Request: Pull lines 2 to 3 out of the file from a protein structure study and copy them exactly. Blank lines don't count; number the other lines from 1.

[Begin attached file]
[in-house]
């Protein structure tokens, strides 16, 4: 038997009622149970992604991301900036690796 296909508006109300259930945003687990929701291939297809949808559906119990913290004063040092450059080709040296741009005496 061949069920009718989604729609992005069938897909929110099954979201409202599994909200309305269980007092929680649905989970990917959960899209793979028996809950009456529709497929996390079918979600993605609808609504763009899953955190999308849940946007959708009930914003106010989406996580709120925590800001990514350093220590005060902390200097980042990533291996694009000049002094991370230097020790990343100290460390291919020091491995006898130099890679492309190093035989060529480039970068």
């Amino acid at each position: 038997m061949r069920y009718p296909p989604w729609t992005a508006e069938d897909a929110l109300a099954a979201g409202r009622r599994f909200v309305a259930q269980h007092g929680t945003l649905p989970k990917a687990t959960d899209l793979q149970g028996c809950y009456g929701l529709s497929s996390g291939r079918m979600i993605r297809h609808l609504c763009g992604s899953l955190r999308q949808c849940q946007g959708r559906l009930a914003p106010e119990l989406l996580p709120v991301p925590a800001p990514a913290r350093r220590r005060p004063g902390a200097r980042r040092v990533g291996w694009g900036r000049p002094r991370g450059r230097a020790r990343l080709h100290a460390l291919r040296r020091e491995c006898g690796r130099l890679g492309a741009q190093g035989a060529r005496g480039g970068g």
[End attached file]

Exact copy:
């Protein structure tokens, strides 16, 4: 038997009622149970992604991301900036690796 296909508006109300259930945003687990929701291939297809949808559906119990913290004063040092450059080709040296741009005496 061949069920009718989604729609992005069938897909929110099954979201409202599994909200309305269980007092929680649905989970990917959960899209793979028996809950009456529709497929996390079918979600993605609808609504763009899953955190999308849940946007959708009930914003106010989406996580709120925590800001990514350093220590005060902390200097980042990533291996694009000049002094991370230097020790990343100290460390291919020091491995006898130099890679492309190093035989060529480039970068």
């Amino acid at each position: 038997m061949r069920y009718p296909p989604w729609t992005a508006e069938d897909a929110l109300a099954a979201g409202r009622r599994f909200v309305a259930q269980h007092g929680t945003l649905p989970k990917a687990t959960d899209l793979q149970g028996c809950y009456g929701l529709s497929s996390g291939r079918m979600i993605r297809h609808l609504c763009g992604s899953l955190r999308q949808c849940q946007g959708r559906l009930a914003p106010e119990l989406l996580p709120v991301p925590a800001p990514a913290r350093r220590r005060p004063g902390a200097r980042r040092v990533g291996w694009g900036r000049p002094r991370g450059r230097a020790r990343l080709h100290a460390l291919r040296r020091e491995c006898g690796r130099l890679g492309a741009q190093g035989a060529r005496g480039g970068g």